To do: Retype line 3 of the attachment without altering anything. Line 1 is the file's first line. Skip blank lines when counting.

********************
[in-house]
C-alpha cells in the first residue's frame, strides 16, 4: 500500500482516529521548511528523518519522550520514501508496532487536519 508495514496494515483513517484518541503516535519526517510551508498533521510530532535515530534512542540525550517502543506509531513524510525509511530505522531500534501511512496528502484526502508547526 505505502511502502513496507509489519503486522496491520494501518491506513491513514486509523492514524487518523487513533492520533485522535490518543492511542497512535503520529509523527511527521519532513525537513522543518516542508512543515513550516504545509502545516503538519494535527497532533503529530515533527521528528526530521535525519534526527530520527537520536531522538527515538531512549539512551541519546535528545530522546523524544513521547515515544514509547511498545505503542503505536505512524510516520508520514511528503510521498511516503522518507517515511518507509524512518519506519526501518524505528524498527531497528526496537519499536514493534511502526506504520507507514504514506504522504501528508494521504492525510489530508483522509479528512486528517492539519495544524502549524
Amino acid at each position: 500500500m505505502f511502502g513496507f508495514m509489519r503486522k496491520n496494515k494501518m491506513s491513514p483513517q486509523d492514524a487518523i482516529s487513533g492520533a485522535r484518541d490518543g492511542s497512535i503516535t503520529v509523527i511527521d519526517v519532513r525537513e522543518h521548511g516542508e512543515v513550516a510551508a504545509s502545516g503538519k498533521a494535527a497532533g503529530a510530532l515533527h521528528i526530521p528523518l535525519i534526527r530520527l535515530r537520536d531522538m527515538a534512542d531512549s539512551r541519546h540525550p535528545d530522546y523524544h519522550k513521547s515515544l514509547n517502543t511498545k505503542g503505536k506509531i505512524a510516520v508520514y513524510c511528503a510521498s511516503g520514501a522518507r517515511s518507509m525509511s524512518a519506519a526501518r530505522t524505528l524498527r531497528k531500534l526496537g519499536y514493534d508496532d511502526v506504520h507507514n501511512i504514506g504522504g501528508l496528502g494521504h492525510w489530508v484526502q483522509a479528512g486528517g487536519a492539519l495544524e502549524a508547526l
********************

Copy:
Amino acid at each position: 500500500m505505502f511502502g513496507f508495514m509489519r503486522k496491520n496494515k494501518m491506513s491513514p483513517q486509523d492514524a487518523i482516529s487513533g492520533a485522535r484518541d490518543g492511542s497512535i503516535t503520529v509523527i511527521d519526517v519532513r525537513e522543518h521548511g516542508e512543515v513550516a510551508a504545509s502545516g503538519k498533521a494535527a497532533g503529530a510530532l515533527h521528528i526530521p528523518l535525519i534526527r530520527l535515530r537520536d531522538m527515538a534512542d531512549s539512551r541519546h540525550p535528545d530522546y523524544h519522550k513521547s515515544l514509547n517502543t511498545k505503542g503505536k506509531i505512524a510516520v508520514y513524510c511528503a510521498s511516503g520514501a522518507r517515511s518507509m525509511s524512518a519506519a526501518r530505522t524505528l524498527r531497528k531500534l526496537g519499536y514493534d508496532d511502526v506504520h507507514n501511512i504514506g504522504g501528508l496528502g494521504h492525510w489530508v484526502q483522509a479528512g486528517g487536519a492539519l495544524e502549524a508547526l